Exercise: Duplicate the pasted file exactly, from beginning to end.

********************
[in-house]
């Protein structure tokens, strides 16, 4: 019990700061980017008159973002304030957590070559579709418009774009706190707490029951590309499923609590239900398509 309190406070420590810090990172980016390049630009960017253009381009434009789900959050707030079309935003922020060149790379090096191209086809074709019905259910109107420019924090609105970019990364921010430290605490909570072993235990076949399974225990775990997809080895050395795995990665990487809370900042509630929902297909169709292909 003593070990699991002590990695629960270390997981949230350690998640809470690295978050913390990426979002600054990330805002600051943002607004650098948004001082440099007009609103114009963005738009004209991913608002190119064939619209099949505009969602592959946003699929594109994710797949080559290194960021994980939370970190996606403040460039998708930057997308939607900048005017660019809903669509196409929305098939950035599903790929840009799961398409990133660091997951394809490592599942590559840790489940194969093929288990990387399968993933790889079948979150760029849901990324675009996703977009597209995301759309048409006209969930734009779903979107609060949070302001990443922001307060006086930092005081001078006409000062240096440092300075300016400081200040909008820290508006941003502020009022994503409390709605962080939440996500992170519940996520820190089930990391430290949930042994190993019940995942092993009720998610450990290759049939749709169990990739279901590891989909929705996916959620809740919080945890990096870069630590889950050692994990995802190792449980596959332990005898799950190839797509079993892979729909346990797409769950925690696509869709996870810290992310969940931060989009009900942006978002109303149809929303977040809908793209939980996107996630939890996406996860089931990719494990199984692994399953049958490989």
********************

[in-house]
């Protein structure tokens, strides 16, 4: 019990700061980017008159973002304030957590070559579709418009774009706190707490029951590309499923609590239900398509 309190406070420590810090990172980016390049630009960017253009381009434009789900959050707030079309935003922020060149790379090096191209086809074709019905259910109107420019924090609105970019990364921010430290605490909570072993235990076949399974225990775990997809080895050395795995990665990487809370900042509630929902297909169709292909 003593070990699991002590990695629960270390997981949230350690998640809470690295978050913390990426979002600054990330805002600051943002607004650098948004001082440099007009609103114009963005738009004209991913608002190119064939619209099949505009969602592959946003699929594109994710797949080559290194960021994980939370970190996606403040460039998708930057997308939607900048005017660019809903669509196409929305098939950035599903790929840009799961398409990133660091997951394809490592599942590559840790489940194969093929288990990387399968993933790889079948979150760029849901990324675009996703977009597209995301759309048409006209969930734009779903979107609060949070302001990443922001307060006086930092005081001078006409000062240096440092300075300016400081200040909008820290508006941003502020009022994503409390709605962080939440996500992170519940996520820190089930990391430290949930042994190993019940995942092993009720998610450990290759049939749709169990990739279901590891989909929705996916959620809740919080945890990096870069630590889950050692994990995802190792449980596959332990005898799950190839797509079993892979729909346990797409769950925690696509869709996870810290992310969940931060989009009900942006978002109303149809929303977040809908793209939980996107996630939890996406996860089931990719494990199984692994399953049958490989």